Grains Research and Development

Esperence Crop Updates 2011

Using mouldboard ploughs and rotary spaders to ameliorate water repellent sandplain soils - where do they fit?

Stephen Davies WA Department of Agriculture and Food, Geraldton.

Key Messages

  1. In 9 on-farm grower trials in 2010 both rotary spading and mouldboard ploughing successfully overcame water repellence and both resulted in large grain yield increases mostly in the order of 500- 1200 kg/ha.
  2. Spading and ploughing of water repellent sandplain soils that have reasonable subsoil water holding capacity is more beneficial than for the pale deep sands whose low water holding capacity limits the opportunity to realise the improved yield potential, particularly in seasons with a dry finish.
  3. For the pale deep sands cheaper methods for improving crop establishment may be more cost effective such as improved furrow sowing and use of in-furrow banded soil wetters (surfactants).
  4. Rotary spaders would be the preferred implement if incorporation of clay-rich subsoil (claying) or lime into acid subsoils is a priority whereas complete soil inversion using a mouldboard plough is preferred if weed control and is a priority plus it is cheaper and water repellence amelioration benefits may last longer.


To assess the impact of full inversion mouldboard ploughing and partial inversion rotary spading on soil water repellence, crop growth and grain yield using large scale on-farm trials.


For the past three years researchers and grower in the northern agricultural region have been assessing the role of soil inversion using mouldboard ploughs as a tool to bury weeds, overcome nonwetting and remove compaction and if required bury lime into acid subsoils. Results of this research has been very promising with weed control of >90% always achieved when plough setup and soil conditions were right, improved crop establishment on water repellent sands and large increases in grain yield (Newman and Davies 2009 and 2010). In 2008 growers started using rotary spaders to incorporate clay-rich subsoil after claying operations but also found that spading water repellent soils in the absence of additional clay improved crop and pasture establishment and growth. In 2009 DAFWA researchers in collaboration with the West Midlands and Northern Agri grower groups established some trials that included both spading and mouldboard ploughing of water repellent sandplain soils with some promising results (Davies et. al. 2010).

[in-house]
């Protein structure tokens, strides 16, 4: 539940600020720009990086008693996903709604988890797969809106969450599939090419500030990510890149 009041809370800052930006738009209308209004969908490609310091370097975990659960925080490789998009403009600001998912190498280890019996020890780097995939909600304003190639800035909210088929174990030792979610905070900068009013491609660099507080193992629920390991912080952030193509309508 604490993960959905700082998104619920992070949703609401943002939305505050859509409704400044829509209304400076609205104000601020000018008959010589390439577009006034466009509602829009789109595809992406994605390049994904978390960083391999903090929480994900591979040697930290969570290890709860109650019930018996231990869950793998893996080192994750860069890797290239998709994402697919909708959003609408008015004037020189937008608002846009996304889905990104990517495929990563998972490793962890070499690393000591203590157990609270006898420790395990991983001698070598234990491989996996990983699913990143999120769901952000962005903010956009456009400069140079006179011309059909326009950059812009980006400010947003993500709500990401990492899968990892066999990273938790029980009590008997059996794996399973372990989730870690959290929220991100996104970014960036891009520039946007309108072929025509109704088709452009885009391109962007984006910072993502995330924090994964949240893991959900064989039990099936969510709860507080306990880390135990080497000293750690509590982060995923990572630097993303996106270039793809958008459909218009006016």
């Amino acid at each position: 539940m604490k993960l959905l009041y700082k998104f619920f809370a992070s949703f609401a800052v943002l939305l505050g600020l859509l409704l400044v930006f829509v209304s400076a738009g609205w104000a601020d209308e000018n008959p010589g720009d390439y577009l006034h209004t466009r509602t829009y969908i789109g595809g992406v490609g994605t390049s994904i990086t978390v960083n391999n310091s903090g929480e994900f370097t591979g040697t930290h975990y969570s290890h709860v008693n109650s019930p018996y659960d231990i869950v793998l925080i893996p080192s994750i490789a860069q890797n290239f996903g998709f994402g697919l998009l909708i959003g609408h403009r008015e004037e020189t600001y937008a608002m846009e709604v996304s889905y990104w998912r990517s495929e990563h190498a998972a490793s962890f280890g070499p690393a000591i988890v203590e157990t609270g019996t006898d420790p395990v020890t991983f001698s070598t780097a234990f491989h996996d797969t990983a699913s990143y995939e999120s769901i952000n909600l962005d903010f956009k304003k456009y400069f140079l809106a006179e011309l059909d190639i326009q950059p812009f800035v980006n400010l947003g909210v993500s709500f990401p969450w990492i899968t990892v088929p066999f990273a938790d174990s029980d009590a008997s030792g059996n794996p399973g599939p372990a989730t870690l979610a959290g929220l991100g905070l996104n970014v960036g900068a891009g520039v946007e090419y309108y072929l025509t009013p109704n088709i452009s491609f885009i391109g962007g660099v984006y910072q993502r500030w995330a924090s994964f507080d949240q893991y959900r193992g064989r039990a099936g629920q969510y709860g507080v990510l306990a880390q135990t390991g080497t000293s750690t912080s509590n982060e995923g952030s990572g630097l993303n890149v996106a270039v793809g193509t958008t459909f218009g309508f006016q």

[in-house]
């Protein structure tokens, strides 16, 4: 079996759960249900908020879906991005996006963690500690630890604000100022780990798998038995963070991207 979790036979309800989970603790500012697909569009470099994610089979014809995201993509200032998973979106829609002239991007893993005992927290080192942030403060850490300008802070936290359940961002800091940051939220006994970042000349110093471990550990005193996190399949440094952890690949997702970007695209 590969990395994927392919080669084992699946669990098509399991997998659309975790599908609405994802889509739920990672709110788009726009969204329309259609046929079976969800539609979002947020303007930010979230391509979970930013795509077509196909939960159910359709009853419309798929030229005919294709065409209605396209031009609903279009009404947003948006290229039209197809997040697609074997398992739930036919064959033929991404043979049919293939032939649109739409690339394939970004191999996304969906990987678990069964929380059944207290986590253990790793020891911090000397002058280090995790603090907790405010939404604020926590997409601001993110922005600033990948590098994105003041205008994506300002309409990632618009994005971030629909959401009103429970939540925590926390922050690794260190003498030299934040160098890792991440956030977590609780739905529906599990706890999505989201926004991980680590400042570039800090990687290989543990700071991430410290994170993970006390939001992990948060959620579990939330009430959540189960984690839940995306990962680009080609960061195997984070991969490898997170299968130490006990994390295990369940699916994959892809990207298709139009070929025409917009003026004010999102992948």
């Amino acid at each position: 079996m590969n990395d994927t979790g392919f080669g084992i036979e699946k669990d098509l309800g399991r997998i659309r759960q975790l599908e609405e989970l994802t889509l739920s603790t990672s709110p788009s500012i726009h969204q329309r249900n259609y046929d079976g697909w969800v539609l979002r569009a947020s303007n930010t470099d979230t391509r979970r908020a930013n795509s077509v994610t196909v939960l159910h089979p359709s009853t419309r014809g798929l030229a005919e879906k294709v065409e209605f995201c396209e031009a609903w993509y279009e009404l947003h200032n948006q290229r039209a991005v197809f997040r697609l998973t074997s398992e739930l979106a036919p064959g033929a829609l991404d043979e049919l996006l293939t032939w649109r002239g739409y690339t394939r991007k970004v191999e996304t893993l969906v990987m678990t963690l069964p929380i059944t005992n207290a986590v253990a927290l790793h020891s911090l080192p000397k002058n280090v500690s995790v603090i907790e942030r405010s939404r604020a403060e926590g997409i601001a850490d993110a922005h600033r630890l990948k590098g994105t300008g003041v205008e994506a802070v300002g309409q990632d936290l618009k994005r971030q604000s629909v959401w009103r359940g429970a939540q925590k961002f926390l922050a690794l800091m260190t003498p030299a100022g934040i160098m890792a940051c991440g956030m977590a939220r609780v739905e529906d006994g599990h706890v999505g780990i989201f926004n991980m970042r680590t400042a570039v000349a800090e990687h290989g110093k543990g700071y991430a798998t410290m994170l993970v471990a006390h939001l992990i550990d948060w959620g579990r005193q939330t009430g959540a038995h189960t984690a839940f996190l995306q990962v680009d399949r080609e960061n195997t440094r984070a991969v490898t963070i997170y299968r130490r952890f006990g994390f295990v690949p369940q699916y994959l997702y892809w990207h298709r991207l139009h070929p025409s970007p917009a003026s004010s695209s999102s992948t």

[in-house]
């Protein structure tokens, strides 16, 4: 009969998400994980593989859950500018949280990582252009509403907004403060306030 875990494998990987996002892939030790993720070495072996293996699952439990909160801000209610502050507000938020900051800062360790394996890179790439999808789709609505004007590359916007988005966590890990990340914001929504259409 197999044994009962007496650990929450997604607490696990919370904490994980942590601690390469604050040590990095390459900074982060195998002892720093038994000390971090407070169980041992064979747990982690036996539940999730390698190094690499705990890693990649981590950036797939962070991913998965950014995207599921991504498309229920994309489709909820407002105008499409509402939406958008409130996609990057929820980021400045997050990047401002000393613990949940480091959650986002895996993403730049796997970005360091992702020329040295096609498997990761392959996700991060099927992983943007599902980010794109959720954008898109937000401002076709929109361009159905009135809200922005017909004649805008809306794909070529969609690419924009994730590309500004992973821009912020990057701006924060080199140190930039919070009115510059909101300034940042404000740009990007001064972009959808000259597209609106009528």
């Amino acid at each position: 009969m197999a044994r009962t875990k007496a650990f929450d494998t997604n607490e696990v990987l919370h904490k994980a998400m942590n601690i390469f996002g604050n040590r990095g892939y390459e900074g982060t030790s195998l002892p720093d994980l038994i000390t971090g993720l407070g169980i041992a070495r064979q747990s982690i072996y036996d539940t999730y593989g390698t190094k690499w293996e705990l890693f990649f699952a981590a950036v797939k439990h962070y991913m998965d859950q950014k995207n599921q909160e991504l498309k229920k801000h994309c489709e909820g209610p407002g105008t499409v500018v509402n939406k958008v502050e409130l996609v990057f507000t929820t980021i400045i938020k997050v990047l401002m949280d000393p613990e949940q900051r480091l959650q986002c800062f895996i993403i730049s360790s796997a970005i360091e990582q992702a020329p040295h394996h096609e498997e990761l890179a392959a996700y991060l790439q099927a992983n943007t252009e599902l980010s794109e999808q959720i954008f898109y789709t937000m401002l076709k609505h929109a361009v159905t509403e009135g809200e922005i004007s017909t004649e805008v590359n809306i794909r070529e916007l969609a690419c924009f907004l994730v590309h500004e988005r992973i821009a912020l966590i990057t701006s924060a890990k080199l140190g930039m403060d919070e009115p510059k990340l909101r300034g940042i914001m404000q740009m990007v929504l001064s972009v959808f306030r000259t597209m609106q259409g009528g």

In 2010 numerous growers in the Northern Agricultural Region implemented on-farm trials to test the value of one-off rotary spading or mouldboard ploughing of water repellent sandplain soils. Nine of these on-farm trials were selected and monitored (Table 1). The implements used in the trials were 4m wide rotary spaders with working depths of 25-30 cm or 7-9 furrow one-way or reversible mouldboard ploughs with working depths of 30-35 cm. In most instances the trials were grower-scale unreplicated strip trials with untreated control crops either side of the treatment strips. In most cases the strips were wide enough to accommodate header cuts and ranged from 500 to 1500 m long. Establishment counts and sampling for soil analyses, crop biomass and yield were all conducted at paired sampling sites to account for soil variation. Those parts of the paddock most strongly exhibiting water repellence were targeted for sampling as the primary aim was to test the capacity of the tools to overcome water repellence. Samples for water repellence testing were collected from 0-5cm. Dried samples were assessed for water droplet penetration time (WDPT) under standard laboratory conditions. Handharvest cuts were taken at crop maturity with crops harvested at ground-level so measures of aboveground biomass, head numbers, grain yield, harvest index and grain quality could be measured. The soil types in these trials fell into two broad groups: one group was the highly repellent pale, yellow and brown deep sands with low clay content to depth (typically <5%) and poor water holding capacity. The other group includes soils with highly repellent sandy topsoils but with reasonable subsoil water holding capacity. This included the yellow loamy sands (also known as sandy earths) that have subsoil clay contents of ~5-10% and the sand over gravel soils with subsoil having high gravel content typically in a loamy or clayey soil matrix.